Kent State University
On May 19, 1934, Thomas Mann began his first journey to America at the request of Alfred Knopf to promote a volume of his new book, Joseph and his Brothers54. He took with him Tieck’s translation of Don Quixote, in four volumes55, and a firm commitment to values best described as liberally humanistic-values which would receive reexamination during the voyage. Mann, who had already moved to Zurich to avoid possible repercussions from his anti-fascistic sentiments, was a reluctant and ambivalent exile from his native land. He shared his voyage with refugees fleeing the countries that had originated and nurtured the very values that Mann exemplified. Their flight and Mann’s uncertain relation to his homeland give —74→ the author the opportunity to reflect on the cultural and political changes ushered in by the rise of the totalitarian regimes that would eventually transform Europe into a slaughterhouse. But that is in the future. What Mann sees in 1934 is a regime in Germany tottering on shaky legs, doomed to fall in a relatively brief time. Nevertheless, he must ask himself what all this fulmination means. Are these changes in Europe the cultural consequences of those values that Mann believes are the foundation of his being? Can he distance himself, and those he believes to be true Europeans, from the fascist claims to be the logical inheritors of properly European values -what Mann calls the «traditions of my blood»?
The catalyst for this self-examination is the physical voyage
itself and the reflective journey prompted by Mann’s reading of
Don Quixote. The comparison of the reading of a book to a journey
is an old, tired metaphor drawn by Mann himself when he speaks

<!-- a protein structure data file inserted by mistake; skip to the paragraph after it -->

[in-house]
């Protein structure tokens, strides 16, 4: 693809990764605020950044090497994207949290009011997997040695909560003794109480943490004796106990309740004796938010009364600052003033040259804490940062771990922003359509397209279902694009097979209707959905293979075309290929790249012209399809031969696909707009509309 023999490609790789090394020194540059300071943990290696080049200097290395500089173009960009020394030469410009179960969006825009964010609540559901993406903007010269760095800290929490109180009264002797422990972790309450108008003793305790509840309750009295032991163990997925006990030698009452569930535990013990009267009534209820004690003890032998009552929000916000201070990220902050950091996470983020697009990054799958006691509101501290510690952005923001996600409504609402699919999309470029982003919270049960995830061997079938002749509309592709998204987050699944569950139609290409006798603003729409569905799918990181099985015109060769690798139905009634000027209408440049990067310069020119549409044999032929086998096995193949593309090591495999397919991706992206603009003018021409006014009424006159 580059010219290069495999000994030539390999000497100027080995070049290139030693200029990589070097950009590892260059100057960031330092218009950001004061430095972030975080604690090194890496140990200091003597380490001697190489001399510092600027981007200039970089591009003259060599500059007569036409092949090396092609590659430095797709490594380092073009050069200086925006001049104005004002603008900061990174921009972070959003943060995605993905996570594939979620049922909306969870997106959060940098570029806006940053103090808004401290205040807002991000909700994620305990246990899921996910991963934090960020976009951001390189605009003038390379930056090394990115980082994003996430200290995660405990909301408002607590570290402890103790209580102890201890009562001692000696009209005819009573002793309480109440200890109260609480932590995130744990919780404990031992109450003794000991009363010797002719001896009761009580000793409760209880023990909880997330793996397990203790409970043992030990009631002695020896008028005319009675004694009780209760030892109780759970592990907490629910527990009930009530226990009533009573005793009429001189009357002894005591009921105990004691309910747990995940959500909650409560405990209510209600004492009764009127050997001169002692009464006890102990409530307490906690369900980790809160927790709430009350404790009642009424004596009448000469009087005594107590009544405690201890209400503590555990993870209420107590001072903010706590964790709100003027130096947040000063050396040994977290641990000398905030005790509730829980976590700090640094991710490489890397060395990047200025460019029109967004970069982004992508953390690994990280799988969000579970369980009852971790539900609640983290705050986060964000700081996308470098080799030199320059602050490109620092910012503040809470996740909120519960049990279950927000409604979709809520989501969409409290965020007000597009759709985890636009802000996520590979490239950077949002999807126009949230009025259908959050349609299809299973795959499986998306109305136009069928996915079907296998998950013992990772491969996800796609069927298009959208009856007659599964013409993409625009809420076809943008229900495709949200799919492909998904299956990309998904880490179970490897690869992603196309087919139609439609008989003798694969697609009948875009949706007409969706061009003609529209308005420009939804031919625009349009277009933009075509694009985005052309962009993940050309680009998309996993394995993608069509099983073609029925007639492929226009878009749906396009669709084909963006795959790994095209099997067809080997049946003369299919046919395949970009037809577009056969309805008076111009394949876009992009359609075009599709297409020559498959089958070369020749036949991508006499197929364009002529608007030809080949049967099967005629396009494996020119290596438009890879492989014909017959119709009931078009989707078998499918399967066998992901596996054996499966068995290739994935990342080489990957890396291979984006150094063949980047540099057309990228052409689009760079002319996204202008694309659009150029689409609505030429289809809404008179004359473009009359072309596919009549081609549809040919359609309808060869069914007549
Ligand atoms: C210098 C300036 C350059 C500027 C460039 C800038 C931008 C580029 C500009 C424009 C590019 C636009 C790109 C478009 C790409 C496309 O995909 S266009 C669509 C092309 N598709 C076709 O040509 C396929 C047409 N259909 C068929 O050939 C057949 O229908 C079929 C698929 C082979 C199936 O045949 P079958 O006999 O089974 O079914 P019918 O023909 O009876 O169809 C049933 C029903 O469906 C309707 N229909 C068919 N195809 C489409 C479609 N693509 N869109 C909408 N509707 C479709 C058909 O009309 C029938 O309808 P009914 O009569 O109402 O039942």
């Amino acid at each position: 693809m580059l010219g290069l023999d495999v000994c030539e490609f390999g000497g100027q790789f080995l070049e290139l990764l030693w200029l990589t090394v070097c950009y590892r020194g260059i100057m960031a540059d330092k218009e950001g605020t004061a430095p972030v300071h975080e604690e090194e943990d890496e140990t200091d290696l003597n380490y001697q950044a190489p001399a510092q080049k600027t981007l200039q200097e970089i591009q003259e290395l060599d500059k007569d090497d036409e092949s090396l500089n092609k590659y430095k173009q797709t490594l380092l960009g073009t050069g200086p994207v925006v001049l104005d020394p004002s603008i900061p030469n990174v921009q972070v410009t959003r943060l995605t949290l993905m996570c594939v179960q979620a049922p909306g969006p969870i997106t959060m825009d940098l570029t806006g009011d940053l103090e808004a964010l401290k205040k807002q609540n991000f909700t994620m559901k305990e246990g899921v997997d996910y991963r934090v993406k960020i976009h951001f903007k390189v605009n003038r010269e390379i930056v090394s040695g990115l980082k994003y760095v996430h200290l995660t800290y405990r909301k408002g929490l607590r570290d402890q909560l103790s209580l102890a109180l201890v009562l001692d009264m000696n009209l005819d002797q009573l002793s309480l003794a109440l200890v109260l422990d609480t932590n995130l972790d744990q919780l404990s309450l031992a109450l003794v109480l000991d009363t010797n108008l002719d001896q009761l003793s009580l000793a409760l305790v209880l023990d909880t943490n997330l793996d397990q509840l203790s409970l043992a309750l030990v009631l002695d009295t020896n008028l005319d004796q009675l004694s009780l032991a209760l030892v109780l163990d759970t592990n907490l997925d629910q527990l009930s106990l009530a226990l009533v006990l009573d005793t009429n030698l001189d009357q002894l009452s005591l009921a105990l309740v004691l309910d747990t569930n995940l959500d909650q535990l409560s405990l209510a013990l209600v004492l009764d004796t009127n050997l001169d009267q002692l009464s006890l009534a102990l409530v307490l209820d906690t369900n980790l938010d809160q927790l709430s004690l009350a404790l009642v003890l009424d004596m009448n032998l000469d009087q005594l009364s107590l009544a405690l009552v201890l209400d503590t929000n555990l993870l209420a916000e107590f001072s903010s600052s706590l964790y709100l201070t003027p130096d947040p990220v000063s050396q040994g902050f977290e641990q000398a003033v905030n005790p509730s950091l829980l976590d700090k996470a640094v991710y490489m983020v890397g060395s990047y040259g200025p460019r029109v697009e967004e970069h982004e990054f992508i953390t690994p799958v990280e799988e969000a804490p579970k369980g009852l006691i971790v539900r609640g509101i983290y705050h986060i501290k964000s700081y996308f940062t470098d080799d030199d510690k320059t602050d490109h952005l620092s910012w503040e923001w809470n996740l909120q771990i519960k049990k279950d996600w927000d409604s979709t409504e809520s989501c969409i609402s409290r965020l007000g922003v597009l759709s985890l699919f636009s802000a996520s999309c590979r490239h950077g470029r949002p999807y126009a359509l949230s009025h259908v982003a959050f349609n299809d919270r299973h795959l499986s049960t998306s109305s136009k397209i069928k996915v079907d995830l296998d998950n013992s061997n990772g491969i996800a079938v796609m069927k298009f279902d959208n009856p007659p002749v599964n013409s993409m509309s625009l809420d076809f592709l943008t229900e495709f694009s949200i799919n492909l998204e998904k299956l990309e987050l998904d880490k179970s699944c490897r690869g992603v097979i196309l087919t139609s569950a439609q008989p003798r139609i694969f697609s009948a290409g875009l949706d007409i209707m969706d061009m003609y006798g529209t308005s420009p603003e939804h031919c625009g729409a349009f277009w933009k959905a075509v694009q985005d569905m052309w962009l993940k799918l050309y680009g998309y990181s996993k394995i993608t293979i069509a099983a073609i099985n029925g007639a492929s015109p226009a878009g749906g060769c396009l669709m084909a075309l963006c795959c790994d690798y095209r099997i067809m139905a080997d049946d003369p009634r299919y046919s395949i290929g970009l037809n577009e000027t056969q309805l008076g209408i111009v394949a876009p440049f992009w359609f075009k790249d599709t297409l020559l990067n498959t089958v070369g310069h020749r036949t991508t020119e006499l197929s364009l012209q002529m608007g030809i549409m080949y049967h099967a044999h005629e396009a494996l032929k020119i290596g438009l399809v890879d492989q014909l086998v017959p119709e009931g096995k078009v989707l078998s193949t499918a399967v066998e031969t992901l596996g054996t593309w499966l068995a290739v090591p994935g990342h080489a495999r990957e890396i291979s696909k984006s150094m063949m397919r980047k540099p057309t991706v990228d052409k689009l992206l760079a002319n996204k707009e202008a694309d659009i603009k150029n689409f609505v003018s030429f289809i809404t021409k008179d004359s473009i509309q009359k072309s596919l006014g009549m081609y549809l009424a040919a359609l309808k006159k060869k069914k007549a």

«this ocean of a book» (330). However, our interest lies in the
passage at the end of the essay where Mann describes his arrival
in New York as greeted by a dream brought about by the quieting
of the ship's engines. Mann's dream is the focal point of our
reflections. The identification of Don Quixote with Zarathustra and
the portrayal of the latter as his creator, Nietzsche, the advocate of
transvaluing all traditional, Christian moral values, are the culmination
of Mann's cultural self-examination. It is his dream that
points us toward the meaning of the essay, a reflection on the
morality of exile56.
In Ronald Hayman's biography of Mann he maintains that Mann wrote «Voyage with Don Quixote» in lieu of a political essay. Hayman declares the essay to be «light-hearted» and, at the same time, a reflection of Mann's fear of voicing resistance to the fascists —75→ (414). We agree that the essay concerns fascism. However, it is neither «light-hearted» nor the apolitical travel essay that Hayman believes it to be. Rather, Mann's account of his journey to America is a reflection on properly European values as antithetical to fascism. His discussion of Cervantes and his linking of Don Quixote and Zarathustra are attempts to show that the exiles of Mann's time retain the right to be called true Europeans.